p18We arrive at mid-month with a simple selection of demanding but mesmerizing music by Hungarian composer György Kurtág. On December 16, mezzo Krisztina Szabó and pianist John Hess offer a programme of vocal and chamber works in tribute to this most important Hungarian composer. The noon-hour concert at the Richard Bradshaw Theatre will feature Kurtág’s harrowing Attila József Fragments for solo voice, Three Old Inscriptions for voice and piano, as well as works for solo piano and piano four hands. More details are available at

Then you’ll have plenty of time to enjoy the holiday season and rest up before the New Year. And I assure that you will want to recharge your batteries, because the January new-music schedule is jam-packed with not-to-be-missed events.

We start with the spectacular, Victoria-based Aventa Ensemble, which returns to Toronto on January 4 to launch their 2011 Canadian tour at the Music Gallery. The programme includes a word premiere from Vancouver-based Jordan Nobles for spatialized ensemble, alongside works by Quebec’s quirky André Ristic and a contemporary classic from Pierre Boulez.

New Music Concerts opens the second half of their season on January 14 at the Music Gallery, with the renowned Diotima Quartet in a programme of recent works by 21st century, heavy-hitting composers like James Dillon, Emmanuel Nunes, Roger Reynolds and Thomas Larcher. This music selection – all Canadian premieres – has been carefully curated in co-operation with NMC to represent the range of international composers that both groups have worked closely with over the years.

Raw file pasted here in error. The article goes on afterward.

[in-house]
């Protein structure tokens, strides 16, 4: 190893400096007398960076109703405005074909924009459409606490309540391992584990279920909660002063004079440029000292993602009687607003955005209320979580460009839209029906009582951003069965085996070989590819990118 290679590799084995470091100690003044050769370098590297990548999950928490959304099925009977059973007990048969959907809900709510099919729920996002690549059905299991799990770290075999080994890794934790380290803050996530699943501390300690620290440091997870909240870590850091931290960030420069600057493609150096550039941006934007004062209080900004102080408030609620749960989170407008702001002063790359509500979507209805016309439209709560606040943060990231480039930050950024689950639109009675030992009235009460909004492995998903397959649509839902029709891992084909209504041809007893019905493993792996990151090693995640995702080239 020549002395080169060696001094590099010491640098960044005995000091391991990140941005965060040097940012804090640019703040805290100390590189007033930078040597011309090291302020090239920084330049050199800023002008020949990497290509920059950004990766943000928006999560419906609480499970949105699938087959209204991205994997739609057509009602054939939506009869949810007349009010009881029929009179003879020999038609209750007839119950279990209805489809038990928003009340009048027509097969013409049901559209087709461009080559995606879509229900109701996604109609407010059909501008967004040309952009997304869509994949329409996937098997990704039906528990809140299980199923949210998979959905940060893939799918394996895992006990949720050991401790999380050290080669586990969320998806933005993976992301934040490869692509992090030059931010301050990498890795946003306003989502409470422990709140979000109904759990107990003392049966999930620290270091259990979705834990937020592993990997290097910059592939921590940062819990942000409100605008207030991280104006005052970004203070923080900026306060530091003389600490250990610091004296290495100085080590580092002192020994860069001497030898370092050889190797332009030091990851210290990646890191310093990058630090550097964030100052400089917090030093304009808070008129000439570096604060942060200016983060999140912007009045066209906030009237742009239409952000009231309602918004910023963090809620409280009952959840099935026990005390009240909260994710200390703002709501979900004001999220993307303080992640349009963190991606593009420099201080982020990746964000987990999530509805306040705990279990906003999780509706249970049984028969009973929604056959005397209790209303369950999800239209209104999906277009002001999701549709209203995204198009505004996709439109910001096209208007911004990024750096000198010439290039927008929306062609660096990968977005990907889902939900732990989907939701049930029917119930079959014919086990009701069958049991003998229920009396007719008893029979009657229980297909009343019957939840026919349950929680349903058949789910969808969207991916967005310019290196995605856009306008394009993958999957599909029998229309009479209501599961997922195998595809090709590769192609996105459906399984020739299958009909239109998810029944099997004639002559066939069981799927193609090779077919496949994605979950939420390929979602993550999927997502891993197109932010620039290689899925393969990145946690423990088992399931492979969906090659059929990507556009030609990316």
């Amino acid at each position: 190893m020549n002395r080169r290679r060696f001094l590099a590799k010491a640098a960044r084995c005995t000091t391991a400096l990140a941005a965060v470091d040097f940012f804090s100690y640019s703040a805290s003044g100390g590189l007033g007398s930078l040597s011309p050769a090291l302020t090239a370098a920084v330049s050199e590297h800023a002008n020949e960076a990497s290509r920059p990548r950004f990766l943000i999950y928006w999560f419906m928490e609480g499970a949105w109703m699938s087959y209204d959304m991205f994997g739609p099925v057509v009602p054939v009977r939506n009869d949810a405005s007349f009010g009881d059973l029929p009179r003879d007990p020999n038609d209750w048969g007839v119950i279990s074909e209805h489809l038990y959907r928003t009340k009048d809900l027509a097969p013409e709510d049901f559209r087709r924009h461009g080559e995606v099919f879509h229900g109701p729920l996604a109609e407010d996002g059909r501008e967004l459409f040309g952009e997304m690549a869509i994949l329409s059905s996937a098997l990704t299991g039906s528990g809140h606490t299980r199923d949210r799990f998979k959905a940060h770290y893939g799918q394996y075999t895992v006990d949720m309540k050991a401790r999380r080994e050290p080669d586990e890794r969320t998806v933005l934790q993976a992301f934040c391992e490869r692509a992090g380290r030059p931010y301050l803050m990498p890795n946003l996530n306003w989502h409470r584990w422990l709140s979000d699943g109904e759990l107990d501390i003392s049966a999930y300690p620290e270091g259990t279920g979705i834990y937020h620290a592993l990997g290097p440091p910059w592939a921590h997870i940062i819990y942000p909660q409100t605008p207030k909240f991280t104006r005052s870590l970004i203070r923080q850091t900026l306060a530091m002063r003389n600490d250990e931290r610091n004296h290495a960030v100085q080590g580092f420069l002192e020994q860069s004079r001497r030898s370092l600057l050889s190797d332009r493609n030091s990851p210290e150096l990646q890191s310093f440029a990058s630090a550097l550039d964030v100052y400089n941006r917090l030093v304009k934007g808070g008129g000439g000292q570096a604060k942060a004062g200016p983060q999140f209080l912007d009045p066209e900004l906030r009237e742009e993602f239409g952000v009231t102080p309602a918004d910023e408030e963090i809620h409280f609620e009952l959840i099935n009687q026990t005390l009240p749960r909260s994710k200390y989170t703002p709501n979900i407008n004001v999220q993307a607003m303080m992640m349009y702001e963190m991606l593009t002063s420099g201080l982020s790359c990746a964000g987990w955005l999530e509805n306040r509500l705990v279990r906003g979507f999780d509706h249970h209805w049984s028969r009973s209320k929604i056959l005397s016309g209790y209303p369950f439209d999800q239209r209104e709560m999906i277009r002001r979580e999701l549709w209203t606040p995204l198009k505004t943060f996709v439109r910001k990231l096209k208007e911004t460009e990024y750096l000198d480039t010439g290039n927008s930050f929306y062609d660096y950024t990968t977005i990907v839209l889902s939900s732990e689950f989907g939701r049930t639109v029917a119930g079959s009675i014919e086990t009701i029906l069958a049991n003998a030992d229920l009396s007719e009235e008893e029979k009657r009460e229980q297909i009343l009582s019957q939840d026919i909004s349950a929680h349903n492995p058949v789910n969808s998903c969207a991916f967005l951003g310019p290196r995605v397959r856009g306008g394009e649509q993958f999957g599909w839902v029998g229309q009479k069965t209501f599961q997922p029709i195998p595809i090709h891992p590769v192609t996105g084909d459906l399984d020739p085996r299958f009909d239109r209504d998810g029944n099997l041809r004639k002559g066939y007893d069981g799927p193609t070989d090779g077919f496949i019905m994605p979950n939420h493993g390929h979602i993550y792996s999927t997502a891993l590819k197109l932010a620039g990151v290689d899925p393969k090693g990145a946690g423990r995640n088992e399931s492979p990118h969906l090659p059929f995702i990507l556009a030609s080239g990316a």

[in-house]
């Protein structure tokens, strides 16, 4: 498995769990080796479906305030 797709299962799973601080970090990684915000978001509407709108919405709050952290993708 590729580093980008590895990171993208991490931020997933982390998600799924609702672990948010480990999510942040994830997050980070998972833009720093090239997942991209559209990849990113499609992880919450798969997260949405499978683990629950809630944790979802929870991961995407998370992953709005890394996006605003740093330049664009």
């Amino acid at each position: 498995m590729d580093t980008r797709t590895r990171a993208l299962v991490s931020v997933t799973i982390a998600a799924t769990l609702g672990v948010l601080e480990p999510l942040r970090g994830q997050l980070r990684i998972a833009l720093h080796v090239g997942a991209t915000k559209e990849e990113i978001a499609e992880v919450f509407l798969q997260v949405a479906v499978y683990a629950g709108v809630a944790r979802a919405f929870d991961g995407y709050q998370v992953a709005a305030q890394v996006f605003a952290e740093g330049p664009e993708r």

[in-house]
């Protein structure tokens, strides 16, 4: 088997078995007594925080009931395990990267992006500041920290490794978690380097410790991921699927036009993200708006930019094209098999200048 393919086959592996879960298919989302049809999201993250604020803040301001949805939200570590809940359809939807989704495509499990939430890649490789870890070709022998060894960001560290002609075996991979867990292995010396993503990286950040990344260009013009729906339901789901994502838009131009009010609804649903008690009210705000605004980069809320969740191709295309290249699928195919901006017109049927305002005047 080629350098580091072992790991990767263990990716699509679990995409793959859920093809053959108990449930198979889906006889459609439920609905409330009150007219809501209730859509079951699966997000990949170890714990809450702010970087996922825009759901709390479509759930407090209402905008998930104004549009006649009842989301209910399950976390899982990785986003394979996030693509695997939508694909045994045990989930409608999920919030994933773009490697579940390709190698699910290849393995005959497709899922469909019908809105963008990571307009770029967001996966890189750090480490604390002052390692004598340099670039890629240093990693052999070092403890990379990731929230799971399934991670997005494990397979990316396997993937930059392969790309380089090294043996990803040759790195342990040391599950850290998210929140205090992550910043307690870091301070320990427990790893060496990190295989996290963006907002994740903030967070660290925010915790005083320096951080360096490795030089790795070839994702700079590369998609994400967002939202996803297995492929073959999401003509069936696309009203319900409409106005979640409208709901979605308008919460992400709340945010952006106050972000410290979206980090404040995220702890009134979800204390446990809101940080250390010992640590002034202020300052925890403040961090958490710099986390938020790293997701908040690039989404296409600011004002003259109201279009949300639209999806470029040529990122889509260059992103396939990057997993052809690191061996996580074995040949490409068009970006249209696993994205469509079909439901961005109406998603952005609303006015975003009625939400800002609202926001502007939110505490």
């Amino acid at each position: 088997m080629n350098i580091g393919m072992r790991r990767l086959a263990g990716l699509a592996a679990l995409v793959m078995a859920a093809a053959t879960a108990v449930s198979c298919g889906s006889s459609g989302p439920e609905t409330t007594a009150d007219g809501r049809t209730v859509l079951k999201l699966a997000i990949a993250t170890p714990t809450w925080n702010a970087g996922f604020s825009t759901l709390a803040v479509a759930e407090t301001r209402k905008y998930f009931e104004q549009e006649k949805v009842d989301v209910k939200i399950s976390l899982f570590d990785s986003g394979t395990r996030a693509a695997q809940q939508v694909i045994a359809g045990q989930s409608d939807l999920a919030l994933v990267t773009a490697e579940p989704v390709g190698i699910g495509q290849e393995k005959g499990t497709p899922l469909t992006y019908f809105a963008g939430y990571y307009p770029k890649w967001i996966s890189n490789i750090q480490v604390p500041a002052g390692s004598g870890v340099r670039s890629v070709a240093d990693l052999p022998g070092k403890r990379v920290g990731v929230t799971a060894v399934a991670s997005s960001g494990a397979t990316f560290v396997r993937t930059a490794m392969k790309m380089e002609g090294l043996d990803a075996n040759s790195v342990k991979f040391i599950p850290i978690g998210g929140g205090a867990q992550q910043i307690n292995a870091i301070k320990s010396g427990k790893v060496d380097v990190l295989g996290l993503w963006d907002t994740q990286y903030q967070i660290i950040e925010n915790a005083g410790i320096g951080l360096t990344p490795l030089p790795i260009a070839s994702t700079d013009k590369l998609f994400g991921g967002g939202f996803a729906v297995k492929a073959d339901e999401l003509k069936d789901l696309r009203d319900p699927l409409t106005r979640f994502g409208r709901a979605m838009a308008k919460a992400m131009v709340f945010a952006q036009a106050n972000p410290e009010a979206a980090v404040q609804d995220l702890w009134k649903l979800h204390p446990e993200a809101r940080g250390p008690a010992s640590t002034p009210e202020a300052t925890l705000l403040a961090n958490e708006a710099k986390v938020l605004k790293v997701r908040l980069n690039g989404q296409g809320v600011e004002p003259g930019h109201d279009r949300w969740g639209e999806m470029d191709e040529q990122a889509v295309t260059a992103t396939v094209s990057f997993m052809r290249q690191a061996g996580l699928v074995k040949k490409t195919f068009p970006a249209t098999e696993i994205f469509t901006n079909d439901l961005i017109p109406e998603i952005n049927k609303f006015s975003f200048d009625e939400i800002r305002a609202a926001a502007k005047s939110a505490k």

On January 16, Mooredale Concerts pairs trombonist Alain Trudel and organist Peter Webb for an unique afternoon concert. The programme includes works by well-known 20th century composers Holst, Schnittke, Messiaen and others, but also features the world premiere of Flow for trombone and organ by Vancouver Symphony Orchestra composer-in-residence Scott Good. More details are available at and 416-587-9411.

The following day, Continuum launches its season with a one-two punch. On January 17, soprano Carla Huhtanen joins Continuum’s ensemble to release Raw, the Centrediscs CD of James Rolfe’s chamber music, marking in the process a 20-year partnership between the presenter and one of Canada’s most accomplished composers. A scant week later, on January 24, Continuum collaborates with students from OCADU to explore associations between visual and musical arts. Choosing from some of Continuum’s best repertoire – including thirteen works by the most adventurous Canadian and international composers – students filter music through the visual in various curatorial fashions. For more info visit or call 416-924-4945.

In between, on January 22, Tapestry New Opera Works delves back into its library of contemporary stage works to pick the most memorable arias for “The Tapestry Songbook.” The selections have been carefully made by long-time Tapestry collaborator Chris Foley and will be performed by members of the Tapestry New Work Studio Company alongside recent workshop participants. For more info, visit or call 416-537-6066.